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West Point Councilman recovers from COVID-19

West Point Councilman Henry Hutchinson is still recovering from a recent bout with COVID-19. 

On June 6, Hutchinson posted on his Facebook page that he had the virus.

“Yesterday I went and got tested for Covid-19. My test results came back today positive. I’m not surprised due to the fact several people very close to me had already tested positive,” Hutchinson said then. 

“I’m not concerned with how I contracted it, but I’m more focused on doing all I can to not pass it on to others, especially my elders and those with underlying conditions.”

Luckily for the councilman, he did not require hospitalization and was able to recover using common over-the-counter medications used to treat the virus and drinking a lot of fluids.

Hutchinson’s girlfriend, Tameka Atkinson started feeling ill first and was tested for COVID-19 around June 1.

During that time while waiting on Atkinson’s test results, Hutchinson said he began to feel ill himself.

“The following Saturday, my sinuses were draining a whole lot, so I thought I was just coming down with a common cold,” he said.

It was at that time the couple decided to take extra precautions, cleaned the house thoroughly and self-quarantined.

That following Monday the couple received the news that Atkinson had indeed tested positive for coronavirus. It was at that moment Hutchinson knew the chances were high that he also was infected with the virus.

“I knew there was a high percentage chance that I contracted it also,” he said.

Hutchinson had already been in contact with Diane Cousins, APRN at Emory Clinic in West Point.

“Once we knew we had COVID-19, I’m not going to lie, I kind of somewhat panicked. I just knew I had to stay active and get a lot of fluids in my body and take the medications the doctors suggested.” 

Hutchinson credits Cousins for helping him maintain a positive mind frame.

“She was upbeat about everything and kind of got me in the mood of ‘okay this is what I need to do,’” he added.

Since Hutchinson took his girlfriend’s illness seriously, he believes by the time his positive test came back that he was already on the tail end of recovery.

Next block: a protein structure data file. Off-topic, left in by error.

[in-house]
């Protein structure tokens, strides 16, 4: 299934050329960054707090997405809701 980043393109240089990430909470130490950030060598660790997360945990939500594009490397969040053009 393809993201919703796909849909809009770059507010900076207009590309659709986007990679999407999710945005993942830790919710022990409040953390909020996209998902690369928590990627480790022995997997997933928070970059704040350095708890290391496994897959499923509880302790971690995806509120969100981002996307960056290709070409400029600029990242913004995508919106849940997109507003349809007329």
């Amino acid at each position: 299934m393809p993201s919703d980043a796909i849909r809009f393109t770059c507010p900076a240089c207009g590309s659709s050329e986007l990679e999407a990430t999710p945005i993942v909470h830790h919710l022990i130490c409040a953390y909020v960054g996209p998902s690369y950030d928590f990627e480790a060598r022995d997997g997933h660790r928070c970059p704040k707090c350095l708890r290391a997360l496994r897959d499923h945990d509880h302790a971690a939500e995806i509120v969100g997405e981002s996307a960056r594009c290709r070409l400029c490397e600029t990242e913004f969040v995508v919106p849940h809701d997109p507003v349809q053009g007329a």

In addition to being a city councilman, Hutchinson works at Hyundai Mobis in West Point. 

“I haven’t been to work in over three weeks,” he said. “I wasn’t at work. We had shut down the week of Memorial Day.”

He has been cleared to return to work and did so this Monday, June 22.

Hutchinson said the worst part about his bout with COVID-19 was the fatigue that goes along with it. 

“I was really tired. I was exhausted, but I kind of put it in back my mind because, to be honest with you, I was kind of afraid with all that’s going on with COVID-19 and knowing people that have passed from this,” Hutchinson said. 

Hutchinson compared the fatigue he felt to what you’d experience after a rigorous workout, with a constant feeling of wanting to sleep. Hutchinson responded by not letting that fatigue play a larger role. He lives in a more secluded area of West Point, which allowed him to get out and take a walk and ride his bike without coming into contact with other people.

For most, it is difficult to determine where they contract the virus and Hutchinson is no exception. 

Over the Memorial Day weekend, he admits to being somewhat lax in wearing a mask the way he should have. 

“I encourage that 100 percent of the time to do everything you possibly can to make sure that you’re not exposing yourself,” he said. “The biggest thing is a lot of people may not have symptoms but are carrying this disease and pass it on to others. So, it’s up to you to protect yourself and your family at all times.” 

He also has a message for those that question the seriousness of the virus.

“For the ones that don’t believe in it, I’m giving you a testimony,” Hutchinson said. “This is very much real.”

After consulting with his physician, Hutchinson plans to take an antibody test. 

“If I could help anybody that’s going through this just by me taking the antibody test, I want to do that,” Hutchinson said. “I want to be part of the solution to this problem.”


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